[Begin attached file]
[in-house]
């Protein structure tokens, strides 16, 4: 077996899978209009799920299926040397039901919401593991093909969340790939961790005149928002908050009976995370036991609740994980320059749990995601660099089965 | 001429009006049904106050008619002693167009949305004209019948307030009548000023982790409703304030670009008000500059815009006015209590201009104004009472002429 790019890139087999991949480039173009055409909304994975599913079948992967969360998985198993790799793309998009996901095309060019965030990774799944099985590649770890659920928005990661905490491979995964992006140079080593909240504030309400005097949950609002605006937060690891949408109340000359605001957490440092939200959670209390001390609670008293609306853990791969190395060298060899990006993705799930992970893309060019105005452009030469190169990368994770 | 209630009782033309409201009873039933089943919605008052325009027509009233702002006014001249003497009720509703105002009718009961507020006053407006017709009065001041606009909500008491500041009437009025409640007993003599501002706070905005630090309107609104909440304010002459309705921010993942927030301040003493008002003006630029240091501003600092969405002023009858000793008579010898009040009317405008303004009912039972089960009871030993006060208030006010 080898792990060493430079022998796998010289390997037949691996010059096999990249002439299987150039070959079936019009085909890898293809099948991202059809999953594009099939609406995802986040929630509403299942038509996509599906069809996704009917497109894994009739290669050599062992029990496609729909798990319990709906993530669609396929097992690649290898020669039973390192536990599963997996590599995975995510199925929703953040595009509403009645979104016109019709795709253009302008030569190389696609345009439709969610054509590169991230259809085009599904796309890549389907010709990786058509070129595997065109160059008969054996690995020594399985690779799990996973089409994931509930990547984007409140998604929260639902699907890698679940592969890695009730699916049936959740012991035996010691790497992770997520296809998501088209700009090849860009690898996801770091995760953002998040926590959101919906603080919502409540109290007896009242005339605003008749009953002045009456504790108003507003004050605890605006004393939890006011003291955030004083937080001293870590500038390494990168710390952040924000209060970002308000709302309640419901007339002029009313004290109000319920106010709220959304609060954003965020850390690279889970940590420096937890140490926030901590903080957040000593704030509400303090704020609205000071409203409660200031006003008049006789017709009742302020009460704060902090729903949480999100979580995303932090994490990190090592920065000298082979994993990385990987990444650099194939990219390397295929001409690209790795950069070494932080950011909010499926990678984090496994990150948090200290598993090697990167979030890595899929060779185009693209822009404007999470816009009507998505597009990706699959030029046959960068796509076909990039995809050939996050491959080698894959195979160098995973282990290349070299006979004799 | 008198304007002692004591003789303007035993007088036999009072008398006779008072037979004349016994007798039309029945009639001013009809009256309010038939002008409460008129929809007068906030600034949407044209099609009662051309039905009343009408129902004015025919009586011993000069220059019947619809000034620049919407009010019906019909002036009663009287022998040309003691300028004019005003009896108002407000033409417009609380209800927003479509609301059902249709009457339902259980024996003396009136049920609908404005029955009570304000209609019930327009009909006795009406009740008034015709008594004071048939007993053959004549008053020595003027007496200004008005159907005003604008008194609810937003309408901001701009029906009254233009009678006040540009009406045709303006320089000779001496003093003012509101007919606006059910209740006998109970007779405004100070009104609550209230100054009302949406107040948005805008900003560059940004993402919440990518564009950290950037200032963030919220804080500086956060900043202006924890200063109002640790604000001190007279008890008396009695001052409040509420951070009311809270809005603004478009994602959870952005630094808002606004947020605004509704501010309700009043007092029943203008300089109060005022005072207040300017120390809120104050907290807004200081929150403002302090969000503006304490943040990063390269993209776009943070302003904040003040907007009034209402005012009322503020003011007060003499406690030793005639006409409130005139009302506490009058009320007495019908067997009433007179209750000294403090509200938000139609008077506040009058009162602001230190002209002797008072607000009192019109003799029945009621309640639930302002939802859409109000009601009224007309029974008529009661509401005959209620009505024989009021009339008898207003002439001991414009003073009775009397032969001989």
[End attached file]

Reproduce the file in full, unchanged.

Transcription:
[in-house]
């Protein structure tokens, strides 16, 4: 077996899978209009799920299926040397039901919401593991093909969340790939961790005149928002908050009976995370036991609740994980320059749990995601660099089965 | 001429009006049904106050008619002693167009949305004209019948307030009548000023982790409703304030670009008000500059815009006015209590201009104004009472002429 790019890139087999991949480039173009055409909304994975599913079948992967969360998985198993790799793309998009996901095309060019965030990774799944099985590649770890659920928005990661905490491979995964992006140079080593909240504030309400005097949950609002605006937060690891949408109340000359605001957490440092939200959670209390001390609670008293609306853990791969190395060298060899990006993705799930992970893309060019105005452009030469190169990368994770 | 209630009782033309409201009873039933089943919605008052325009027509009233702002006014001249003497009720509703105002009718009961507020006053407006017709009065001041606009909500008491500041009437009025409640007993003599501002706070905005630090309107609104909440304010002459309705921010993942927030301040003493008002003006630029240091501003600092969405002023009858000793008579010898009040009317405008303004009912039972089960009871030993006060208030006010 080898792990060493430079022998796998010289390997037949691996010059096999990249002439299987150039070959079936019009085909890898293809099948991202059809999953594009099939609406995802986040929630509403299942038509996509599906069809996704009917497109894994009739290669050599062992029990496609729909798990319990709906993530669609396929097992690649290898020669039973390192536990599963997996590599995975995510199925929703953040595009509403009645979104016109019709795709253009302008030569190389696609345009439709969610054509590169991230259809085009599904796309890549389907010709990786058509070129595997065109160059008969054996690995020594399985690779799990996973089409994931509930990547984007409140998604929260639902699907890698679940592969890695009730699916049936959740012991035996010691790497992770997520296809998501088209700009090849860009690898996801770091995760953002998040926590959101919906603080919502409540109290007896009242005339605003008749009953002045009456504790108003507003004050605890605006004393939890006011003291955030004083937080001293870590500038390494990168710390952040924000209060970002308000709302309640419901007339002029009313004290109000319920106010709220959304609060954003965020850390690279889970940590420096937890140490926030901590903080957040000593704030509400303090704020609205000071409203409660200031006003008049006789017709009742302020009460704060902090729903949480999100979580995303932090994490990190090592920065000298082979994993990385990987990444650099194939990219390397295929001409690209790795950069070494932080950011909010499926990678984090496994990150948090200290598993090697990167979030890595899929060779185009693209822009404007999470816009009507998505597009990706699959030029046959960068796509076909990039995809050939996050491959080698894959195979160098995973282990290349070299006979004799 | 008198304007002692004591003789303007035993007088036999009072008398006779008072037979004349016994007798039309029945009639001013009809009256309010038939002008409460008129929809007068906030600034949407044209099609009662051309039905009343009408129902004015025919009586011993000069220059019947619809000034620049919407009010019906019909002036009663009287022998040309003691300028004019005003009896108002407000033409417009609380209800927003479509609301059902249709009457339902259980024996003396009136049920609908404005029955009570304000209609019930327009009909006795009406009740008034015709008594004071048939007993053959004549008053020595003027007496200004008005159907005003604008008194609810937003309408901001701009029906009254233009009678006040540009009406045709303006320089000779001496003093003012509101007919606006059910209740006998109970007779405004100070009104609550209230100054009302949406107040948005805008900003560059940004993402919440990518564009950290950037200032963030919220804080500086956060900043202006924890200063109002640790604000001190007279008890008396009695001052409040509420951070009311809270809005603004478009994602959870952005630094808002606004947020605004509704501010309700009043007092029943203008300089109060005022005072207040300017120390809120104050907290807004200081929150403002302090969000503006304490943040990063390269993209776009943070302003904040003040907007009034209402005012009322503020003011007060003499406690030793005639006409409130005139009302506490009058009320007495019908067997009433007179209750000294403090509200938000139609008077506040009058009162602001230190002209002797008072607000009192019109003799029945009621309640639930302002939802859409109000009601009224007309029974008529009661509401005959209620009505024989009021009339008898207003002439001991414009003073009775009397032969001989």